Déjà Vu All Over Again

Sadly, the moment has arrived. Yesterday, I packed up my mug, my spoon and my jar of decaffeinated coffee and left my lovely workplace for the last time. This, as my devoted followers (I can dream, can’t I?), will be aware, is my second retirement, the first having taken place almost exactly seven years ago, and in rather less happy circumstances.

I left via the Back Door, which is rather less spectacular than the Founder’s Entrance … (Credit: the Fitzwillian Museum)

I have had a wonderful six years working part-time at the Fitzwilliam Museum, Cambridge: I have learnt a lot, just from being on the premises and able to wander round in my lunch breaks, but also from my hugely knowledgeable, enthusiastic and devoted colleagues, whom I am so sorry to be leaving (though I have hopes of sneaking back in some sort of volunteer capacity …).

‘Nobody’, 1675, possibly from the Brislington Pottery (Acc. no. C.1433-1928), part of the bequest of Dr J.W.L. Glaisher. (Credit: the Fitzwilliam Museum)

One of my roles has been to answer the ‘general enquiries’ phone and to reply to ‘general enquiries’ emails. You never know what you might be getting into when you pick up the phone: anything from ‘Are you open?’ to ‘I think I may have dropped my mobile phone in your café two weeks ago’ to ‘My [relative] was X [a famous artist], and I wondered if the Museum might like to be given some of her works.’ (This latter has actually happened to me not once but twice.)

Samuel Palmer, The Magic Apple Tree, 1830 (Acc. no. 1490). Pen and Indian ink, and watercolour, which in some areas has been mixed with a gum-like medium on paper.

The most oft-recurring question has to be ‘How much does it cost?’, to which the answer is ‘Nothing, it’s free.’ After that, on individual pieces in the collections: ‘Is The Magic Apple Tree on display?’ Answer: ‘Sorry, no, because it is a watercolour that cannot be exposed for any length of time to high light levels without fading.’ So then I rehearse the way in which it can be viewed in the Study Room, for which at least two weeks’ notice is required. Most people are completely understanding, but I once got back the response: ‘But this is ridiculous, I’m coming down from Manchester tomorrow specially!’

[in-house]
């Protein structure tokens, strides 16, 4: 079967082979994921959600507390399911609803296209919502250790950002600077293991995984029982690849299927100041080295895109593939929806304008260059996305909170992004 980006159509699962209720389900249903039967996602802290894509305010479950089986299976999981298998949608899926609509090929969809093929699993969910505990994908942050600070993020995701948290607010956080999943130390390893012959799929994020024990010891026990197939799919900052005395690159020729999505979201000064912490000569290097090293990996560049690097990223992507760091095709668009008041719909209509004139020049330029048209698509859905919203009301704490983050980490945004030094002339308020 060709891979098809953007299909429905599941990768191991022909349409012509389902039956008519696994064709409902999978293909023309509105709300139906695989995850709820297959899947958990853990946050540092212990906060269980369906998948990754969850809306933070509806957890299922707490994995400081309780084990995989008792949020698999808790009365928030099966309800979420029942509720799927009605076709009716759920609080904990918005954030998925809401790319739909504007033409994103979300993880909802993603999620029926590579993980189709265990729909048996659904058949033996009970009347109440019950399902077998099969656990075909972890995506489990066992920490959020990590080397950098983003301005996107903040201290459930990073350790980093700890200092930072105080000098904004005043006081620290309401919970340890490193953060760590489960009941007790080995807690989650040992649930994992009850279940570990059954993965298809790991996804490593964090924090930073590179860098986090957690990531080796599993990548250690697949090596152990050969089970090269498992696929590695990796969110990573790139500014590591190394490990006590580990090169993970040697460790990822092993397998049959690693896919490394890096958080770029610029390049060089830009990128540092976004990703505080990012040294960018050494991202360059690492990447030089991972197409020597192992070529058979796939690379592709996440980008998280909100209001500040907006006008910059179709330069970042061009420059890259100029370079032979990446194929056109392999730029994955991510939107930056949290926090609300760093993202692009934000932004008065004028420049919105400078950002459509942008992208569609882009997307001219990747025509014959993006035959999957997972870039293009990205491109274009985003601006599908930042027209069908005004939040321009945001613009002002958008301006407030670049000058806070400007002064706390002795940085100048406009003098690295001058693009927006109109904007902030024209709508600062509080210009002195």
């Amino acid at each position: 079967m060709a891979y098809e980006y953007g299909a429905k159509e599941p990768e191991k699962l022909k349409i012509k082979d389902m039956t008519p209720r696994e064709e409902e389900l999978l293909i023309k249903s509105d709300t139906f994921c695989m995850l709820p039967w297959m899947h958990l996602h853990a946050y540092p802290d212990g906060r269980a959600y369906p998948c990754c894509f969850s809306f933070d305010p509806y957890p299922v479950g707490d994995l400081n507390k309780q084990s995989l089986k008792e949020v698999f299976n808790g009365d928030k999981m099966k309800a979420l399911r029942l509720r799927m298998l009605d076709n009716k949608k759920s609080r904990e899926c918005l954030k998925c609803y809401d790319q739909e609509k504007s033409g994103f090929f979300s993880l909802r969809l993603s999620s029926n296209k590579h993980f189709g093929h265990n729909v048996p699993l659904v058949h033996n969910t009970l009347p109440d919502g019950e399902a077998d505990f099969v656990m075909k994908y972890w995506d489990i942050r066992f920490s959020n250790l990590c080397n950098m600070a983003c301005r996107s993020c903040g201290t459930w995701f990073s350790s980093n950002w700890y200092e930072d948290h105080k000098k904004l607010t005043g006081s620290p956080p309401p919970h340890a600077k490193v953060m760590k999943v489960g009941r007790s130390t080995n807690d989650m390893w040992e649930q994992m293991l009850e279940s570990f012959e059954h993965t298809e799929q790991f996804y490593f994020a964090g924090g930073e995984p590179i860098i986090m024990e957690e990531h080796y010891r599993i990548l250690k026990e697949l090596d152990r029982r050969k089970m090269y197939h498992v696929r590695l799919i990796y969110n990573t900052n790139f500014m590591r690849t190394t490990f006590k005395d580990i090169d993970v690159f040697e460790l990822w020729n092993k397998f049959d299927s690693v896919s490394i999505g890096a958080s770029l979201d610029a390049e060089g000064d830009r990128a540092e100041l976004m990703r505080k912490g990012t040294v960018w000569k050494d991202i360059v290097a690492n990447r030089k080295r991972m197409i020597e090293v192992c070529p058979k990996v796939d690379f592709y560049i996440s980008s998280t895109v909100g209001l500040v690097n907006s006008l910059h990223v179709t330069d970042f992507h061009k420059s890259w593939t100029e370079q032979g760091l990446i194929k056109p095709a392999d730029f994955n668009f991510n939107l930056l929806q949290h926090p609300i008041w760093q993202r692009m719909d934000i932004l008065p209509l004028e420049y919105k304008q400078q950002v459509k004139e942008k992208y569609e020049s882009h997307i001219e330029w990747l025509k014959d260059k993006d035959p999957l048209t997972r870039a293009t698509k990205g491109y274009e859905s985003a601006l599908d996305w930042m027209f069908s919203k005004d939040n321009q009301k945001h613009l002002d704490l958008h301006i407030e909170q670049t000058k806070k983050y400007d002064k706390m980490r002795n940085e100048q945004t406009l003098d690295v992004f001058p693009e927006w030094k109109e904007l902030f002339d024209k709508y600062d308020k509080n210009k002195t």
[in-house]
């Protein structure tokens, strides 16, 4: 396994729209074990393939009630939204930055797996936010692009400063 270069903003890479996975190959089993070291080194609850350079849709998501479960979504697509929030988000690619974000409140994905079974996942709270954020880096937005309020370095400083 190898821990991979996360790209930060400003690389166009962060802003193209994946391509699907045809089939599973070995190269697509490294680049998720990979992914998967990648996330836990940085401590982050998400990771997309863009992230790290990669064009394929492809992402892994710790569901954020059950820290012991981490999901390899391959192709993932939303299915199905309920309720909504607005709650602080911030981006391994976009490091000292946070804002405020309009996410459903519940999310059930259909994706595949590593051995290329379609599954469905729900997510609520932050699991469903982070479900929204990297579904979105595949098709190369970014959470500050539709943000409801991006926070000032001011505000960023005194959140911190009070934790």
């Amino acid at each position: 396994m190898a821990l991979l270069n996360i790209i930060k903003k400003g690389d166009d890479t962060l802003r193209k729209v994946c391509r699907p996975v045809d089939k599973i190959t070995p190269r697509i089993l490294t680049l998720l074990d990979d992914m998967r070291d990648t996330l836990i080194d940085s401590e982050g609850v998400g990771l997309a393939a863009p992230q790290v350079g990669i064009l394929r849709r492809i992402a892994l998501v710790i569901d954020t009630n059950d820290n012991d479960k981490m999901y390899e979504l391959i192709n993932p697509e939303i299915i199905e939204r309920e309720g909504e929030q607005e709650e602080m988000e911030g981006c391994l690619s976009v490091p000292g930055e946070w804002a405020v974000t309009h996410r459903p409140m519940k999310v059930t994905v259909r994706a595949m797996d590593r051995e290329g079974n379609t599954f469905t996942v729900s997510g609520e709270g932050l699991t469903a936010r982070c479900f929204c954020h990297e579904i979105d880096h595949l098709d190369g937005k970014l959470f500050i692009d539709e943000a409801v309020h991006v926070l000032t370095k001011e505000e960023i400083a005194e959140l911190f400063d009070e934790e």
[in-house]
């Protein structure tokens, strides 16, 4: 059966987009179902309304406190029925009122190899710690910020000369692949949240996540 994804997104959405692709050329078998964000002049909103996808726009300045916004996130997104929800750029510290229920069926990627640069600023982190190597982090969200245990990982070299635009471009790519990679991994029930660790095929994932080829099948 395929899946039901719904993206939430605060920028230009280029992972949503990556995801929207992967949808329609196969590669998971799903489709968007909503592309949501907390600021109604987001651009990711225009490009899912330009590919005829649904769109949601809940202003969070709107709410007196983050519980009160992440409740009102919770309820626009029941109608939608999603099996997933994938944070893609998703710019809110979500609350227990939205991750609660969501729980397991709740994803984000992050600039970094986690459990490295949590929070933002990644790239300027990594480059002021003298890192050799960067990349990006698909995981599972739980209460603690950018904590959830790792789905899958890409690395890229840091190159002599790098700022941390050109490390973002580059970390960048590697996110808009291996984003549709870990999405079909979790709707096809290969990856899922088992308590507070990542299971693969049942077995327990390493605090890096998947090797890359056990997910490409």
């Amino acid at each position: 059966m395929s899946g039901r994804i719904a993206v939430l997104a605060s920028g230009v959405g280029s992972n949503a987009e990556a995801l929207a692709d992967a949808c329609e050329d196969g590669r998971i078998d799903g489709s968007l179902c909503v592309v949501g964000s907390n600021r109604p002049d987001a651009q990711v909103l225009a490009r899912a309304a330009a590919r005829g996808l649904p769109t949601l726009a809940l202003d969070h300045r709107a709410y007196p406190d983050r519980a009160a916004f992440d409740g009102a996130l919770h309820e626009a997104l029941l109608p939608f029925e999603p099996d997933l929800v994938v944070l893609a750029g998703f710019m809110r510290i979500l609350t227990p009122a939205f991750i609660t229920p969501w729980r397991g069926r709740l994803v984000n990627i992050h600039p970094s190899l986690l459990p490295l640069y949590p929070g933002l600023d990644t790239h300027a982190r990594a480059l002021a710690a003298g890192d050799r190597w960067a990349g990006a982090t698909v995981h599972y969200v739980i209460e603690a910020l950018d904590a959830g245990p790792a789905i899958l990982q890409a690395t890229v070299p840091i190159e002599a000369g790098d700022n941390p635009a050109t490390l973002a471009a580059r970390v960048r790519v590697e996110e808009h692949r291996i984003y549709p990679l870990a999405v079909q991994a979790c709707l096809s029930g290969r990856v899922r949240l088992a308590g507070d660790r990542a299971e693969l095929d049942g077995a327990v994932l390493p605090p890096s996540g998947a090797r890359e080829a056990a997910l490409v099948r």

The Horse in the Armoury, possibly the most touched object in the Museum. (Credit: Fitzwilliam Museum)

I had a small fantasy of visiting as the archetypal Grumpy Old Person, for whom NOTHING, from the coffee in the café to the lighting in the Fan Gallery (which has to be kept low, see watercolour above) is ever right. But of course, in reality I won’t ­– not only because I have far too much respect and affection for my ex-colleagues, but also because I don’t want to risk being barred from the best and most fascinating, as well as most welcoming, museum in the country. Floruit, floreat, florebit Museum Fitzwillianum!


This entry was posted in Art, Cambridge, History, Museums and Galleries and tagged , . Bookmark the permalink.

5 Responses to Déjà Vu All Over Again

  1. Twigs says:

    It is a simpy wonderful museum and gallery – and I need to get back into the habit of visiting it much more often!


  2. Leo JV says:

    I hope your retirement is as liberating as mine. i Keep writing !


  3. Pingback: The Stones of Lecce | Professor Hedgehog's Journal

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